When asked how Rio Ferdinand was coping with his ban, Sir Alex Ferguson retorted: "When you take a Saturday afternoon from a footballer, you take away his life". Perhaps in the age of Sky television the Manchester United manager should have added Sundays and Monday evenings but, for eight months after his conviction for failing to attend a drugs test, Ferdinand's life was played out in a vacuum.
"Saturdays were empty; the lads were having pre-match games, getting prepared, and you're just doing things around your house," Ferdinand reflected. "I went to Old Trafford for most home games and some of the away ones as well. It was good to travel with the lads, be in tune with the team and that goes a long way to getting over it. But every day in training, when the team was doing functional stuff and you weren't involved, it hit home."
In many ways Ferdinand was fortunate in the club he played for. United are very skilled at keeping unwanted media attention away from their players and Ferguson had been through this script before during Eric Cantona's nine-month suspension for assaulting a Crystal Palace fan in 1995.
"Alex Ferguson was brilliant with me in terms of keeping my spirits up and keeping me involved in training. He spoke up for me publicly, he came to the hearing itself - for a manager to do that goes a long way. The boss definitely says the Cantona thing helped. I also spoke to Roy Keane, the Nevilles and Ryan Giggs and they told me not so much what he used to do but the way it was and the atmosphere around the club during his ban."
Like Cantona, Ferdinand returned against Liverpool, but unlike the Frenchman his international career was not dead when his suspension expired. When he runs out at Old Trafford to face Wales tomorrow it will be his first competitive international since April 2003 when Turkey were beaten 2-0 at Sunderland.
His partnership with Sol Campbell has not been unduly missed; these days England have high-class centre-halves like they used to have goalkeepers. However, as they proved in Japan during the World Cup, Ferdinand and Campbell are an instinctive combination.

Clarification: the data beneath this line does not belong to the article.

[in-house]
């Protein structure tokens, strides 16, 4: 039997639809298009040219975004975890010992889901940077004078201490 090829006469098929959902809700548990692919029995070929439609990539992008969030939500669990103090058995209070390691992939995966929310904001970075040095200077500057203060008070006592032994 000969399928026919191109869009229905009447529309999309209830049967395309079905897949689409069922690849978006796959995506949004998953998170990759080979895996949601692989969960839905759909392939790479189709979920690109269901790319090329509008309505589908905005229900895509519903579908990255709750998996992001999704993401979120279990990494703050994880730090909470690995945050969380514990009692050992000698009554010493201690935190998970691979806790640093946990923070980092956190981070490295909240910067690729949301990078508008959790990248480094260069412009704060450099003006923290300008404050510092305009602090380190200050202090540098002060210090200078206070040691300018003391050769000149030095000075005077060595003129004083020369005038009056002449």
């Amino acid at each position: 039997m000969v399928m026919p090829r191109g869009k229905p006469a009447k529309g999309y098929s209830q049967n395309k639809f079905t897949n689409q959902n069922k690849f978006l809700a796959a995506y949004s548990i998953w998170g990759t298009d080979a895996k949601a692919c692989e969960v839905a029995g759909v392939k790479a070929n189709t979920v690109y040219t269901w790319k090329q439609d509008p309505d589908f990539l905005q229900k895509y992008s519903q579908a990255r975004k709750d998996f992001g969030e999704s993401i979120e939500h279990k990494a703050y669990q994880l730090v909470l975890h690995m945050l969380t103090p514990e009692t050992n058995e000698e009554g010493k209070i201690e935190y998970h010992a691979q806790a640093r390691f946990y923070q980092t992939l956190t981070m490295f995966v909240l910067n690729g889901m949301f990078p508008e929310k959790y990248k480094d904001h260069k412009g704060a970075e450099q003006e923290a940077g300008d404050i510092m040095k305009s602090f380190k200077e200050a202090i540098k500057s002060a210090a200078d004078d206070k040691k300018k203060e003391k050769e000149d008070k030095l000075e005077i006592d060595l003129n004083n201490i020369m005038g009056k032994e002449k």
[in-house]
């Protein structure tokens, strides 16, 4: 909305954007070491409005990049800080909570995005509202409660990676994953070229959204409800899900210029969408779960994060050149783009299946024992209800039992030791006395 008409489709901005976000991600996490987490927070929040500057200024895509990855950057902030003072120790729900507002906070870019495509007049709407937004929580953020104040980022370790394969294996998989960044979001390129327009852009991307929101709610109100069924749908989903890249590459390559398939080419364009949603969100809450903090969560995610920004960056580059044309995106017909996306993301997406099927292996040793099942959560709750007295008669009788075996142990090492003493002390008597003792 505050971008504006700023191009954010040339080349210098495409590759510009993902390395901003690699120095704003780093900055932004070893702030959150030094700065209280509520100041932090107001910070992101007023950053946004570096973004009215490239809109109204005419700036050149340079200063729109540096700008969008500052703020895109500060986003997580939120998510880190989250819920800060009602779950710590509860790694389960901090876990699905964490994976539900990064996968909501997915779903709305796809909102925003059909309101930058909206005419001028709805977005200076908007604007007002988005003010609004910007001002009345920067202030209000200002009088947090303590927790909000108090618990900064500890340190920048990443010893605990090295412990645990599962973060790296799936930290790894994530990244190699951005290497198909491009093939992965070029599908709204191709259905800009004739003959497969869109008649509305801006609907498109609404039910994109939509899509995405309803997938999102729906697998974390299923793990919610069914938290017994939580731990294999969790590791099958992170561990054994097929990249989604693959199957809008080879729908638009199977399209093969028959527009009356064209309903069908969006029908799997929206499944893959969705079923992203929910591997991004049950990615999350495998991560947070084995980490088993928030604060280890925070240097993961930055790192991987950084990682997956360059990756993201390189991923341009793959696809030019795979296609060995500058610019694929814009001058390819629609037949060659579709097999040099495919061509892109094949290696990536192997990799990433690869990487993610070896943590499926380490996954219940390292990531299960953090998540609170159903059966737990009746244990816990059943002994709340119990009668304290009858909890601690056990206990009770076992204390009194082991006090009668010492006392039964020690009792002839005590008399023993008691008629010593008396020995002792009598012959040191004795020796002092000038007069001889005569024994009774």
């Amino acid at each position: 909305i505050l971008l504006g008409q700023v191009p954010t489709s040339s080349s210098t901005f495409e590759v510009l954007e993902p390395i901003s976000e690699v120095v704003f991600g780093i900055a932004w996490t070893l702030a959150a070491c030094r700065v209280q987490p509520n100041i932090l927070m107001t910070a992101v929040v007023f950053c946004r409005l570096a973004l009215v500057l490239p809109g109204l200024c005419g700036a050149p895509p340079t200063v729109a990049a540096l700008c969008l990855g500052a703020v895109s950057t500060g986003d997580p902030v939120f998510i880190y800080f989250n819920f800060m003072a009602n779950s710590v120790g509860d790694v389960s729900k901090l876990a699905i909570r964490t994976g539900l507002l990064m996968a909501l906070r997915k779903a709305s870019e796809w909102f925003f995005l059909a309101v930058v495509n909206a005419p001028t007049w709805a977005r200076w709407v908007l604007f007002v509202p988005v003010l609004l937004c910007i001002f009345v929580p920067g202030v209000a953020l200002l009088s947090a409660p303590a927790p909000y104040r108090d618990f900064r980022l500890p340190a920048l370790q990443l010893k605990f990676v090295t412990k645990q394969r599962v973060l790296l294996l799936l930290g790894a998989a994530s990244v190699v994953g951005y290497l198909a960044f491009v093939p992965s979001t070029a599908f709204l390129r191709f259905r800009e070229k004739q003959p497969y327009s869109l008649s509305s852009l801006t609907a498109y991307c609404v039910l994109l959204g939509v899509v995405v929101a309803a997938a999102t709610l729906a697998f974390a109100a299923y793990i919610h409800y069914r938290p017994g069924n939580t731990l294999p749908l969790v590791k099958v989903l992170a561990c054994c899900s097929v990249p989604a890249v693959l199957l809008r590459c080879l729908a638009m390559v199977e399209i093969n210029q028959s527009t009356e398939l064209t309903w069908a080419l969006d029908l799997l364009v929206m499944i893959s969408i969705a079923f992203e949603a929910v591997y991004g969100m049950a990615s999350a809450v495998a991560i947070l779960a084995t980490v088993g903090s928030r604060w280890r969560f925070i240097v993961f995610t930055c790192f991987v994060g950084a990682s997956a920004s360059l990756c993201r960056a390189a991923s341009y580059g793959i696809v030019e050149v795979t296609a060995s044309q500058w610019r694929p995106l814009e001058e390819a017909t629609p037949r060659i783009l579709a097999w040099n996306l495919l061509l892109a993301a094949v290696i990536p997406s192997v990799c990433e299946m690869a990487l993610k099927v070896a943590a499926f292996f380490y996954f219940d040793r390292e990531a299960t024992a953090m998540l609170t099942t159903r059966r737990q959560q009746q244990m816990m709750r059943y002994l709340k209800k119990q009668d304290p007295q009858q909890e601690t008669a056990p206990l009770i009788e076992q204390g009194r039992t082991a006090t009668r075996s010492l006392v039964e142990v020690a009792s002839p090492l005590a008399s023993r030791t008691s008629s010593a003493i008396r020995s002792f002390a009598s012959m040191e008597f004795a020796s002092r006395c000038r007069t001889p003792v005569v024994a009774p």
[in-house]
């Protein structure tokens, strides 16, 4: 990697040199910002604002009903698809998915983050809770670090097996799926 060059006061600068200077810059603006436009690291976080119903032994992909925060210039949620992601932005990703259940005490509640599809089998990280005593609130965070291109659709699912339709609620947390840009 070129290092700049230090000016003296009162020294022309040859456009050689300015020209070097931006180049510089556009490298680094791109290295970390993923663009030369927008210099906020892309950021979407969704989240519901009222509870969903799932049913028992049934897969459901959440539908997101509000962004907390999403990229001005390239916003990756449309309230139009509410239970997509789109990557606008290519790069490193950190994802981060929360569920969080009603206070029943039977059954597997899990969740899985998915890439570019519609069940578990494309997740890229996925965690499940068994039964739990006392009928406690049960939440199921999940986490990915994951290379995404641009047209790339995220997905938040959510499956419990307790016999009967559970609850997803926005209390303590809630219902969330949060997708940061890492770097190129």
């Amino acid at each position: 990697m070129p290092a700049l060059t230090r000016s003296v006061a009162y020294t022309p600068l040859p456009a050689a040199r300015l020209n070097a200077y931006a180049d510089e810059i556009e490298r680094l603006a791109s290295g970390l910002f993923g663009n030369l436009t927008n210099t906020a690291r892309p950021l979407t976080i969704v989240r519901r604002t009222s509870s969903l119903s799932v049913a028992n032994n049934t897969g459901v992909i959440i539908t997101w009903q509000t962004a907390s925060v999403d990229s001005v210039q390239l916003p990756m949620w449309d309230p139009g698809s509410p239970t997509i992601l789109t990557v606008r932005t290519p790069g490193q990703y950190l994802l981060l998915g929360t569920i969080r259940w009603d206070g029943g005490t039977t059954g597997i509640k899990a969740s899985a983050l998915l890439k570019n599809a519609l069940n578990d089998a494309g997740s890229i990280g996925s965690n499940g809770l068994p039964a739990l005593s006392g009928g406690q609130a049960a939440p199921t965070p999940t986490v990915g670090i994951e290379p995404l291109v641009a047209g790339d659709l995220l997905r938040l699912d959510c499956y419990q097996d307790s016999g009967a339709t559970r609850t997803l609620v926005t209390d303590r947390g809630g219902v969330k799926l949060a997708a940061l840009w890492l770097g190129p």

"Sometimes you are paired with someone and you don't need to work on it, it just clicks," Ferdinand said. "You know where they're going to run; it's like the partnership Teddy Sheringham had with Alan Shearer."
The European Championship was spent in Miami, where he watched England's matches from a bar. "Cheering the team on, getting involved in all the songs. It was nice to be a fan again." After the ban came into force in January, the temptation was to slip away on holiday, although the day after his final match of the season at Wolverhampton, he trained. Training was something that sustained him through the empty frustrations that were to follow and contributed to the smoothness of Ferdinand's comeback against Liverpool. "I was surprised how quickly I found my touch. To come in and be as comfortable as I have done is quite surprising.
"The letters I've had from Manchester United fans across the country have all wished me well and there have been thousands. The little comments the United fans made helped and the way they reacted to me on that Monday night against Liverpool was touching."
Ferdinand claims he does not often think about the circumstances of the missed test: "I don't feel upset until I start talking about it. It's not in my mind when I'm with family or friends, it doesn't come up in conversation, but when I do talk about it, it becomes a bit of a needle," he said. "I wouldn't say it was remorse I feel, but I've never said it was anyone else's fault but my own. From the day it happened I held my hand up and said: 'I'm at fault'. I knew I was going to be punished in one shape or form. I have changed in terms of how I look at my game because watching from the stands you can see the bigger picture."
Ferguson is famously clever at psychology and it may be no coincidence that eight days after his return, Ferdinand was asked to captain United in the Champions' League against Fenerbahce, a gesture lost amid Wayne Rooney's astonishing debut. Afterwards, Ferguson talked of him as a long-term replacement for Keane as captain, something Ferdinand will believe when it happens. "To walk out as skipper so early in my comeback was brilliant. To have captained the club even once is a great achievement."
And as for captaining England? "Oh no, mate, Becks ain't going to be finished for a long time."Reuse content